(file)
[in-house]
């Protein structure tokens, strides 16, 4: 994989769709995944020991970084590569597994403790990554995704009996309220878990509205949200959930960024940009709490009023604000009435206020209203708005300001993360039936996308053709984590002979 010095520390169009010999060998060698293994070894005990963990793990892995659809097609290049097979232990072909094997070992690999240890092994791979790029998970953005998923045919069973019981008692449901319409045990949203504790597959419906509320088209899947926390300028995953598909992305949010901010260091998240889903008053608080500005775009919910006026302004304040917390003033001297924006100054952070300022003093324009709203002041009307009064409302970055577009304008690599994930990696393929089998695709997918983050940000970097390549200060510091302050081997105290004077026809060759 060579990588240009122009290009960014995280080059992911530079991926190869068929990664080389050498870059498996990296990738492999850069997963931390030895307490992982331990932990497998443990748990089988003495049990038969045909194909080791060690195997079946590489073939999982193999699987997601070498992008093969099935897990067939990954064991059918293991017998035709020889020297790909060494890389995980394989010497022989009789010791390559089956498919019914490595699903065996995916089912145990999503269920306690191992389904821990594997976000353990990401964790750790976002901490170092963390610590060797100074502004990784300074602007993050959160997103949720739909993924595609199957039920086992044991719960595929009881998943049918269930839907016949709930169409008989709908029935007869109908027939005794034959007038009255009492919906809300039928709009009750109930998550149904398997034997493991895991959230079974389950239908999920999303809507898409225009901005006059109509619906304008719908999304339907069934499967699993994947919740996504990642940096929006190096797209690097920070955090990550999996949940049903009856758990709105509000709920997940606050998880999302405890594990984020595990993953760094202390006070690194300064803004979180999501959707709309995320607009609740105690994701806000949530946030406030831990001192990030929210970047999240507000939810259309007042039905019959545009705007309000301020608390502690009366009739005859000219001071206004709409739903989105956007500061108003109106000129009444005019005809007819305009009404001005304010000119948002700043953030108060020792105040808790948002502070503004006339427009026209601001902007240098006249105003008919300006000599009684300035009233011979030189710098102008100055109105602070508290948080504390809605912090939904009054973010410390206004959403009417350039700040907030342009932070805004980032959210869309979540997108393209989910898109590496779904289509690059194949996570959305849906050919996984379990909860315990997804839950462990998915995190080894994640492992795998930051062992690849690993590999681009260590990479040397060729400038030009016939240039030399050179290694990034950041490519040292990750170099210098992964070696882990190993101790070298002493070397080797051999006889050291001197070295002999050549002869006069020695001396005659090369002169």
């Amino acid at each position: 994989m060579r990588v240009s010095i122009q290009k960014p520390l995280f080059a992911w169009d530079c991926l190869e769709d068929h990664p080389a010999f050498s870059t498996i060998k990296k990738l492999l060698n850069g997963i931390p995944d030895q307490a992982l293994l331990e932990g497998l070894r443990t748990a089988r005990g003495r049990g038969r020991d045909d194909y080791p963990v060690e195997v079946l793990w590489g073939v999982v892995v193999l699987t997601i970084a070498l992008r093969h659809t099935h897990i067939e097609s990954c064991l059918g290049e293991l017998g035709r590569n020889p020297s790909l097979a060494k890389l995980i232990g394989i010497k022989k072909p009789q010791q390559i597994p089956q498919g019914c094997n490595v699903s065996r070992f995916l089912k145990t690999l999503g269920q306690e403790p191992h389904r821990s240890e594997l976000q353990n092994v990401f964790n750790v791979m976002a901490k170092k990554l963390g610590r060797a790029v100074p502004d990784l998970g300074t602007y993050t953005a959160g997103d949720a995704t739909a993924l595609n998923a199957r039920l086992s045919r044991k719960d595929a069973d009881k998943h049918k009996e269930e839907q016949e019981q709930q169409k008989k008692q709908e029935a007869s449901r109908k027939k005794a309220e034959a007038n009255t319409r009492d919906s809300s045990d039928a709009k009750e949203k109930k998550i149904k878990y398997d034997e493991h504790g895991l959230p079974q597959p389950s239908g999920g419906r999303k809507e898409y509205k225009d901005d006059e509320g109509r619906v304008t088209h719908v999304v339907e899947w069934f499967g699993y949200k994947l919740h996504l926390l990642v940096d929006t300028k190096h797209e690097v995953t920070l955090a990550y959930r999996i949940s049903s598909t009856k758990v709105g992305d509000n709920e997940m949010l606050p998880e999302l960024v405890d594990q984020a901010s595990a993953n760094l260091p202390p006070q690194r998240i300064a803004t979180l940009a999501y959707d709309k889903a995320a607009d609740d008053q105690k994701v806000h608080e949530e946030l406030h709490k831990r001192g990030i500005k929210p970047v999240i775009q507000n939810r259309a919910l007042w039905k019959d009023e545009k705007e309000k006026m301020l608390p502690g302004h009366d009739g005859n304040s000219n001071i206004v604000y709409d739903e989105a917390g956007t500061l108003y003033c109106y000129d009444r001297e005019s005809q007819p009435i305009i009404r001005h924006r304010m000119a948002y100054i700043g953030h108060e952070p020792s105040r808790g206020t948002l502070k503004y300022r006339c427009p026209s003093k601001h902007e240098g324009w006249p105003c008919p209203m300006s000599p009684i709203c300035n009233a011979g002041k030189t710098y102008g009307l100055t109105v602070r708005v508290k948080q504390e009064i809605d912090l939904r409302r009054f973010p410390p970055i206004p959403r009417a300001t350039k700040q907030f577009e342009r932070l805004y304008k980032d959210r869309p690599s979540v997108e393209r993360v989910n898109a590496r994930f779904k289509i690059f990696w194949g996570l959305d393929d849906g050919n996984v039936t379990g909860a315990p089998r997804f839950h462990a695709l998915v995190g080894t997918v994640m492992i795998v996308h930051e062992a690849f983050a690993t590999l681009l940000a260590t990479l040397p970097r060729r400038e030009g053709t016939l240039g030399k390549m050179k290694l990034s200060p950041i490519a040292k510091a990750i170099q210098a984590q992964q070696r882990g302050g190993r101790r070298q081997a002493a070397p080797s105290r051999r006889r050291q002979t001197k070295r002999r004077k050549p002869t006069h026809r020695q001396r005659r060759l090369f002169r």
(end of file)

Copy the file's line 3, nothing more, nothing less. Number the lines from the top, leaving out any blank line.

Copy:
């Amino acid at each position: 994989m060579r990588v240009s010095i122009q290009k960014p520390l995280f080059a992911w169009d530079c991926l190869e769709d068929h990664p080389a010999f050498s870059t498996i060998k990296k990738l492999l060698n850069g997963i931390p995944d030895q307490a992982l293994l331990e932990g497998l070894r443990t748990a089988r005990g003495r049990g038969r020991d045909d194909y080791p963990v060690e195997v079946l793990w590489g073939v999982v892995v193999l699987t997601i970084a070498l992008r093969h659809t099935h897990i067939e097609s990954c064991l059918g290049e293991l017998g035709r590569n020889p020297s790909l097979a060494k890389l995980i232990g394989i010497k022989k072909p009789q010791q390559i597994p089956q498919g019914c094997n490595v699903s065996r070992f995916l089912k145990t690999l999503g269920q306690e403790p191992h389904r821990s240890e594997l976000q353990n092994v990401f964790n750790v791979m976002a901490k170092k990554l963390g610590r060797a790029v100074p502004d990784l998970g300074t602007y993050t953005a959160g997103d949720a995704t739909a993924l595609n998923a199957r039920l086992s045919r044991k719960d595929a069973d009881k998943h049918k009996e269930e839907q016949e019981q709930q169409k008989k008692q709908e029935a007869s449901r109908k027939k005794a309220e034959a007038n009255t319409r009492d919906s809300s045990d039928a709009k009750e949203k109930k998550i149904k878990y398997d034997e493991h504790g895991l959230p079974q597959p389950s239908g999920g419906r999303k809507e898409y509205k225009d901005d006059e509320g109509r619906v304008t088209h719908v999304v339907e899947w069934f499967g699993y949200k994947l919740h996504l926390l990642v940096d929006t300028k190096h797209e690097v995953t920070l955090a990550y959930r999996i949940s049903s598909t009856k758990v709105g992305d509000n709920e997940m949010l606050p998880e999302l960024v405890d594990q984020a901010s595990a993953n760094l260091p202390p006070q690194r998240i300064a803004t979180l940009a999501y959707d709309k889903a995320a607009d609740d008053q105690k994701v806000h608080e949530e946030l406030h709490k831990r001192g990030i500005k929210p970047v999240i775009q507000n939810r259309a919910l007042w039905k019959d009023e545009k705007e309000k006026m301020l608390p502690g302004h009366d009739g005859n304040s000219n001071i206004v604000y709409d739903e989105a917390g956007t500061l108003y003033c109106y000129d009444r001297e005019s005809q007819p009435i305009i009404r001005h924006r304010m000119a948002y100054i700043g953030h108060e952070p020792s105040r808790g206020t948002l502070k503004y300022r006339c427009p026209s003093k601001h902007e240098g324009w006249p105003c008919p209203m300006s000599p009684i709203c300035n009233a011979g002041k030189t710098y102008g009307l100055t109105v602070r708005v508290k948080q504390e009064i809605d912090l939904r409302r009054f973010p410390p970055i206004p959403r009417a300001t350039k700040q907030f577009e342009r932070l805004y304008k980032d959210r869309p690599s979540v997108e393209r993360v989910n898109a590496r994930f779904k289509i690059f990696w194949g996570l959305d393929d849906g050919n996984v039936t379990g909860a315990p089998r997804f839950h462990a695709l998915v995190g080894t997918v994640m492992i795998v996308h930051e062992a690849f983050a690993t590999l681009l940000a260590t990479l040397p970097r060729r400038e030009g053709t016939l240039g030399k390549m050179k290694l990034s200060p950041i490519a040292k510091a990750i170099q210098a984590q992964q070696r882990g302050g190993r101790r070298q081997a002493a070397p080797s105290r051999r006889r050291q002979t001197k070295r002999r004077k050549p002869t006069h026809r020695q001396r005659r060759l090369f002169r």